August Strindberg: Miss Julie, directed and performed by Anna Pettersson. A production of the Intima Theatre of Stockholm, Sweden at Varna Summer Festival in Bulgaria, June 2012. Original premiere April 2012.
In 2012, when the whole world is commemorating one hundred years since the death of August Strindberg, the focus has been mostly on him and his creative work. While everywhere there are conferences reflecting his works, exhibitions displaying paintings and the entire imaginative body of work that he left as a legacy, in his native Stockholm, in the Intima theatre he created a century ago, one of his most emblematic dramas, Miss Julie is appearing again.
The twentieth edition of the International Theatre Festival Varna Summer in Bulgaria gave its full attention and highest expectations to this Miss Julie, because the production was coming south from its original source. I am referring to the Intima Theatre and Anna Pettersson, who is an undeniable star with the Royal Dramatic Theatre in Sweden and the Stockholm City Theatre, and this somehow inevitably leads to a high standard in every respect—from the choice of play through to its reading to the performance, which became rather controversial in the framework of what the regular Bulgarian festival audiences expect to see. Pettersson’s performance set a new interpretation of the given text of Strindberg, who after more than a century now is nowhere near leaving the stage in Europe or overseas.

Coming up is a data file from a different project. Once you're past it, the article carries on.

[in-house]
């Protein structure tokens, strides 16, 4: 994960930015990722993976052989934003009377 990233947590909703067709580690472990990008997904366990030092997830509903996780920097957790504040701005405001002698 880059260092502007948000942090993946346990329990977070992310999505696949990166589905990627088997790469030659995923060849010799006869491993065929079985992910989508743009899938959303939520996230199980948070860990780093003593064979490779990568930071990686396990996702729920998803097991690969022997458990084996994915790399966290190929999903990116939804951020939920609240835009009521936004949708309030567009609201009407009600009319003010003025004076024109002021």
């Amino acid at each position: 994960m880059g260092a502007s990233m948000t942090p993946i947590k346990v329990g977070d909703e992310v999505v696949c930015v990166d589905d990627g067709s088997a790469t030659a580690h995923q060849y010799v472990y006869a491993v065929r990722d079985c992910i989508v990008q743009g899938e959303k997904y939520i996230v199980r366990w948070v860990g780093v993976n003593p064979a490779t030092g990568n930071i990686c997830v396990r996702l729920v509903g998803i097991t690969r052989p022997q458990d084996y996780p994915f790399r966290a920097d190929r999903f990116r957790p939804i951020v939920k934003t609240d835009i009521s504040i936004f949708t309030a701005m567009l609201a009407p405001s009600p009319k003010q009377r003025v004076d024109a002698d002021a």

Pettersson’s Miss Julie makes me think of the stereo images (stereograms) that were so popular years ago. When viewed from a certain angle, those images acquire three dimensions. In this production all characters merge—not only those of Julie, Jean and Christine, but also that of Anna Pettersson herself, who comments on the other roles, and so it passes during the whole play. And it is as if that passing turns out to be insufficient for the experienced viewers’ eye. But in fact, how actually should and could a naturalistic drama be performed in the second decade of the twenty-first century?
The show was created as a result of a research project of the Stockholm Academy of Dramatic Arts. Anna Pettersson herself interviewed and met with many authors in the fields of cinema and theatre, searching for an approach to diversify the story, to set in motion the image using the actor-body to realize the interpretation. This went so far as the decision to deconstruct the text. The performance is made in a way that, keeping with the main constructs of the author, the director and the actors who were performing (in this case the same person) could calmly discuss and elaborate footnotes.
We can see the Brechtian alienation technique in Pettersson: first, in the denial of one personality and in the turning into another character, and second, in the constant crossing of the fourth wall, to its complete depersonalization, i.e. after bouncing from role to role she is no longer Jean or Julie or even Anna Pettersson but something other. And so on, until we reach the inclusion of the audience, by which inclusion Pettersson categorically refuses to have her show seen as a one woman show. Ultimately, maybe if we imagined the actress as a three-headed dragon, it would be easier for the viewer to consume and digest this production of the play. But this quasi-Scandinavian dragon is hardly the way the mass audience sees the play; instead, they keep expecting the three actors and the untampered with, original Strindbergian conflict, and its outcomes…